Crime and Justice

Assessment suggests citizen advisory board, additional officer for Chester Police

James Baker addresses the Chester Selectboard on Sept. 21, 2022. Screenshot

After a monthslong assessment into the Chester Police Department, a consultant recommended the town consider creating a police-community advisory board and adding an officer to focus on data and detective work.

“I do believe that citizens own your police department — it’s their police department,” James Baker, former state police director who led the assessment, said to the Chester Selectboard last week when presenting his findings. 

The decision to assess Chester’s Police Department came a year after Vermont’s Human Rights Commission found reasonable grounds that the Chester Police Department engaged in illegal discrimination against Obadiah Jacobs in actions leading up to and during a traffic stop in May 2019. The traffic stop was a reaction to a “wanted driver” alert from a nearby town.

While the incident was not the impetus behind Baker’s assessment, it was cited as affecting staff morale and implicitly mentioned as reducing community trust. 

In May, the Chester Selectboard discussed the future of its police department — including the idea of creating a civilian advisory board — after prompting from concerned residents. Members agreed to put off further consideration until Baker completed his assessment. 

Baker also previously led the Rutland and Manchester police departments as well as the Vermont Department of Corrections, all on an interim basis. 

Baker told the board he interviewed all members of the police department, as well as some town staff and stakeholders. He had also facilitated focus groups with Chester residents, gathering community input.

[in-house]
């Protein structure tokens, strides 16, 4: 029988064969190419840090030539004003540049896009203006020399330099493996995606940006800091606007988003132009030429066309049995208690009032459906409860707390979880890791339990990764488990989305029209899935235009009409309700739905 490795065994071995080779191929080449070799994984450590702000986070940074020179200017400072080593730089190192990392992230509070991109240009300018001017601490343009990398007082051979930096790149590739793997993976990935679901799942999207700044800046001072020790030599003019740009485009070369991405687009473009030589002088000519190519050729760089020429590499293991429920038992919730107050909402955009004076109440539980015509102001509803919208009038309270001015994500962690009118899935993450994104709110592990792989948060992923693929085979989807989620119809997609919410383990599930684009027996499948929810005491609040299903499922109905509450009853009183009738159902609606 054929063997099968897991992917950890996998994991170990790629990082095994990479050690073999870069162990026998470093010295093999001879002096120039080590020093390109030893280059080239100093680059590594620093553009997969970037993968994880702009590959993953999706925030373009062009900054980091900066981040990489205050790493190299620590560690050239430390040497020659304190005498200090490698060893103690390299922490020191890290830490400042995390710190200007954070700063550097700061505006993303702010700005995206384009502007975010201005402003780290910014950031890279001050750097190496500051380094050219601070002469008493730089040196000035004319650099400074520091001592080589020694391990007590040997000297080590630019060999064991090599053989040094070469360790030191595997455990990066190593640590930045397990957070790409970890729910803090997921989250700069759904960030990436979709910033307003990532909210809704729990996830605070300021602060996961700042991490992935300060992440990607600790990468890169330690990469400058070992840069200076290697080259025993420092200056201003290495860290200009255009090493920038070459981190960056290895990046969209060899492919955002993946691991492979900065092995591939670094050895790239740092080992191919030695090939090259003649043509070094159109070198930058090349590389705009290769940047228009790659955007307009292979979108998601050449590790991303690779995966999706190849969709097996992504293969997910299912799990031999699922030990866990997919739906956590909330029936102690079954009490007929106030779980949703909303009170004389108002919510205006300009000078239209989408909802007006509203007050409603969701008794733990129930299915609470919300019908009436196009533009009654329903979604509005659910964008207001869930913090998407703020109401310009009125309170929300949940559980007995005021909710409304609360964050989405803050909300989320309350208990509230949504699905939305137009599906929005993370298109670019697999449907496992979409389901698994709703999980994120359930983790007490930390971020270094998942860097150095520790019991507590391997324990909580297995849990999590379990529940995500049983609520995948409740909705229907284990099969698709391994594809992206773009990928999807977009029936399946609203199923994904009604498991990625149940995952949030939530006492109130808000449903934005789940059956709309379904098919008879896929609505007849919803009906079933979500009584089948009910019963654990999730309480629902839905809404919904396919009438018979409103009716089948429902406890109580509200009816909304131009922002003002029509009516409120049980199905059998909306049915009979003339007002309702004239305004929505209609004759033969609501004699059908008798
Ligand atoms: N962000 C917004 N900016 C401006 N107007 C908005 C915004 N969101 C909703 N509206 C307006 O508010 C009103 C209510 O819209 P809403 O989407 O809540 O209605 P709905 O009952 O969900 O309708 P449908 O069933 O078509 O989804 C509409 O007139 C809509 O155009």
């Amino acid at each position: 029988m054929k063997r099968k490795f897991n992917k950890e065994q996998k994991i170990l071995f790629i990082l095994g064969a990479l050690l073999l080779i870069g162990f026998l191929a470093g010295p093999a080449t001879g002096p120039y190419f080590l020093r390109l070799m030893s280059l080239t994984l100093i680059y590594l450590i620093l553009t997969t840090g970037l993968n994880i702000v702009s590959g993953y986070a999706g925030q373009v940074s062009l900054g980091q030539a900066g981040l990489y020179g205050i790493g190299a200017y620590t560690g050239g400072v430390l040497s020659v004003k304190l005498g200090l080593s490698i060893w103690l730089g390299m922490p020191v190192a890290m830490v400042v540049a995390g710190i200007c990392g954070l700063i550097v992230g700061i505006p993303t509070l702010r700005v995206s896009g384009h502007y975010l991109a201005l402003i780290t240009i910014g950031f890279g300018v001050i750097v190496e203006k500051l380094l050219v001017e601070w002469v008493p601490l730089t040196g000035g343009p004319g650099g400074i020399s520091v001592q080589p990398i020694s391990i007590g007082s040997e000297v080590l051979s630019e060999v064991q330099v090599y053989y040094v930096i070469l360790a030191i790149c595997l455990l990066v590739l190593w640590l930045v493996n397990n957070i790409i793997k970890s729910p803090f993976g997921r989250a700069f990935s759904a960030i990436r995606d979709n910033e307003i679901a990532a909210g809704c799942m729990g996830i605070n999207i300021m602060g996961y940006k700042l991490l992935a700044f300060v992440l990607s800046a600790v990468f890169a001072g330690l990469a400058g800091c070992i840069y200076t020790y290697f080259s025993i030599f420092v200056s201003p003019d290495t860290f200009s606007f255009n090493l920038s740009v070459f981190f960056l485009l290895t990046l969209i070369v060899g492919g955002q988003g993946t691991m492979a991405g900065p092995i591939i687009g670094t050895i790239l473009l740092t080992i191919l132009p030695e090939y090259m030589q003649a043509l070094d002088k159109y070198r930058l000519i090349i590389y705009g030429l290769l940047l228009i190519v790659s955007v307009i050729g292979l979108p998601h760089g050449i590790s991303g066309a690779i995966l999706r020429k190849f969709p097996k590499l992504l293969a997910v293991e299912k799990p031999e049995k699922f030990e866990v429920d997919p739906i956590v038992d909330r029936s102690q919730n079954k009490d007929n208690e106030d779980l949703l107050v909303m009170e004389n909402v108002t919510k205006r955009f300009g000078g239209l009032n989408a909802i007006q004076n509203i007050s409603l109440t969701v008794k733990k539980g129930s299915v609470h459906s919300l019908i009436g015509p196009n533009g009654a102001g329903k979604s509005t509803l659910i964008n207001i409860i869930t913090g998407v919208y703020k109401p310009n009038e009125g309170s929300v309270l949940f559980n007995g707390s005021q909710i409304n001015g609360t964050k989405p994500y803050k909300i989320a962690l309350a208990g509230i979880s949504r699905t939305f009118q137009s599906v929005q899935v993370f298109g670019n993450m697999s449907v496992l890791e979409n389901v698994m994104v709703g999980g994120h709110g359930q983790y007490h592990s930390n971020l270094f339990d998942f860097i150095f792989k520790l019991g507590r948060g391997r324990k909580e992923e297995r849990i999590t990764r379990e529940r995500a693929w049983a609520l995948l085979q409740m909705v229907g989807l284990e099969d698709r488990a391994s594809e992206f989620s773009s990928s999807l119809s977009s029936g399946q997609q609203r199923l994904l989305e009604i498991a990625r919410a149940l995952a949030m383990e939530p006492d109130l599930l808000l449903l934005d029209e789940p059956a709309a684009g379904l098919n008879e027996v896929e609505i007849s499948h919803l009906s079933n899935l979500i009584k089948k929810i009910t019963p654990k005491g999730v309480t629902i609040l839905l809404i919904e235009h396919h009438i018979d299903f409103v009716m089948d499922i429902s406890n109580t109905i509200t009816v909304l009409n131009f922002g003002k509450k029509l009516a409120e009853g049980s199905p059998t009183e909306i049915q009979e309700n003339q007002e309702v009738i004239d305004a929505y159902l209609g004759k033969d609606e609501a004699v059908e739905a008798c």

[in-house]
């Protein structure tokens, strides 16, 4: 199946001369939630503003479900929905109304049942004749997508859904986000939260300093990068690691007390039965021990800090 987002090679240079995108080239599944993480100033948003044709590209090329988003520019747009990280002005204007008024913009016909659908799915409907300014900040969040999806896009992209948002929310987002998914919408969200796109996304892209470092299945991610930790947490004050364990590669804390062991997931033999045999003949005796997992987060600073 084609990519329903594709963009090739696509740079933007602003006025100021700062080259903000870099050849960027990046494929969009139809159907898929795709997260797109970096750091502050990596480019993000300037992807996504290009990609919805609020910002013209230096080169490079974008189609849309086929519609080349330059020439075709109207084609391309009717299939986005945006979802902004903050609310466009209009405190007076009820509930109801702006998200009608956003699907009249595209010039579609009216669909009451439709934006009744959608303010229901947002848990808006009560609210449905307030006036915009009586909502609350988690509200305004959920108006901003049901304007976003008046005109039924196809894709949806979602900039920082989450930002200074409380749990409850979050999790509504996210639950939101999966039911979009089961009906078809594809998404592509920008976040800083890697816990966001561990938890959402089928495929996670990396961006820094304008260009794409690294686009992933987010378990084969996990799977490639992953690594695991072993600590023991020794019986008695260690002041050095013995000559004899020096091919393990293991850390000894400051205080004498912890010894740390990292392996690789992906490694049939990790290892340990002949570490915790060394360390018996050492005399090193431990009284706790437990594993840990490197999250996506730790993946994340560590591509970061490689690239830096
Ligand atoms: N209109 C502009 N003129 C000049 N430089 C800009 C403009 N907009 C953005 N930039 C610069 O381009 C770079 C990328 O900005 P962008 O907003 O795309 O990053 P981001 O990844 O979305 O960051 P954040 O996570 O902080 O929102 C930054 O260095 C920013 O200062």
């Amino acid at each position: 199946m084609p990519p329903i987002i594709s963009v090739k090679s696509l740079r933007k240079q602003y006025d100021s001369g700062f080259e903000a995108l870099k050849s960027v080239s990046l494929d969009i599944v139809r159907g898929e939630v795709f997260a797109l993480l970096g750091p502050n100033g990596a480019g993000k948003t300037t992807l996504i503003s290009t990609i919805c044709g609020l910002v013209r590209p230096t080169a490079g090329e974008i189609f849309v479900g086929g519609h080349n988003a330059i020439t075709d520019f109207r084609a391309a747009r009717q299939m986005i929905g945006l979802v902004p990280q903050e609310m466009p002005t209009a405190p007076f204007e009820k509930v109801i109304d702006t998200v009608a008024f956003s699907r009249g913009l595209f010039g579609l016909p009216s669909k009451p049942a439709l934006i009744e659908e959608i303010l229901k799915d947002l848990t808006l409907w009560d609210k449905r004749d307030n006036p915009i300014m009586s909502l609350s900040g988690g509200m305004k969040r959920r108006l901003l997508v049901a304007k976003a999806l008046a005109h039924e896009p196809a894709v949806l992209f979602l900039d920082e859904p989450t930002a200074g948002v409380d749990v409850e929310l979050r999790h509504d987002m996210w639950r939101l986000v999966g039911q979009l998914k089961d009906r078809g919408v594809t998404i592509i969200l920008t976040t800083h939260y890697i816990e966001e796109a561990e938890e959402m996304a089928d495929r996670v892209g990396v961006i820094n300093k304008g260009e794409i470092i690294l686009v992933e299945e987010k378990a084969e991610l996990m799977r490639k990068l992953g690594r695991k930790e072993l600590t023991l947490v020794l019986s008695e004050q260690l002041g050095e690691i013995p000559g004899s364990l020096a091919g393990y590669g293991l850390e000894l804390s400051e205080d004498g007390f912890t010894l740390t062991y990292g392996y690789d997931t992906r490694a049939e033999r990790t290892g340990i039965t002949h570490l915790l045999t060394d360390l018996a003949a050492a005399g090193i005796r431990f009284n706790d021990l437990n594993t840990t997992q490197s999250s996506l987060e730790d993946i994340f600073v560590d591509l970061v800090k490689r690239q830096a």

While Chester has a low crime rate, Baker said issues around substance use and mental health affected quality of life in town — problems he has seen statewide. 

Among Baker’s recommendations: consider creating a police advisory board, adding a sixth full-time officer for detective work and data analysis, and taking a strategic and equitable approach to training across staff members.

“Citizens need to be able to touch the department,” Baker said. 

While an advisory board would not control police investigations, it could recommend policies and programs, and act as a go-between for citizens and officers, Baker said.  

Recommendations to the police department from a 2013 Vermont League of Cities and Towns’ assessment had been largely ignored, Baker said. He suggested the department revisit that report. 

While he determined that Chester’s police department was “well-running and efficient” with “decent” morale, Baker found a lack of sufficient communication between the community and police, as well as internally within the department. Citizens reported not getting phone calls returned from police and not knowing officers' names. No officers knew what the process would be if a complaint was filed against them, Baker said.

“That’s the kind of stress you just don’t need on your officers,” he told the Selectboard.

Selectboard Chair Arne Jonynas praised Baker’s work for its ability to “bring our department into the 21st century.”

“It’s going to start everything in the direction that I think the town wants to go,” Jonynas said. 

Looking long term, Baker also urged the board to consider a regional approach to policing. Nearby Bellows Falls, Ludlow, Springfield and Weathersfield all have police departments.

“I really think it’s time in Vermont to start talking about conversations around regionalization,” Baker said, citing staffing shortages. “This is the kind of area where, if it’s got any chance of working, it could potentially start to work here”

Baker performed a similar investigation into the police force in Shelburne, where residents expressed frustration about a lack of transparency in police actions. His report was issued in February. 

In Barre City, councilors formed a citizen board in July 2020 to review police complaints, though it possesses limited powers. 

More recently, Bennington moved forward with creating a five-to-seven-member board with the goal of analyzing anonymous complaints against Bennington Police and recommending additional training for officers.

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Ethan Weinstein

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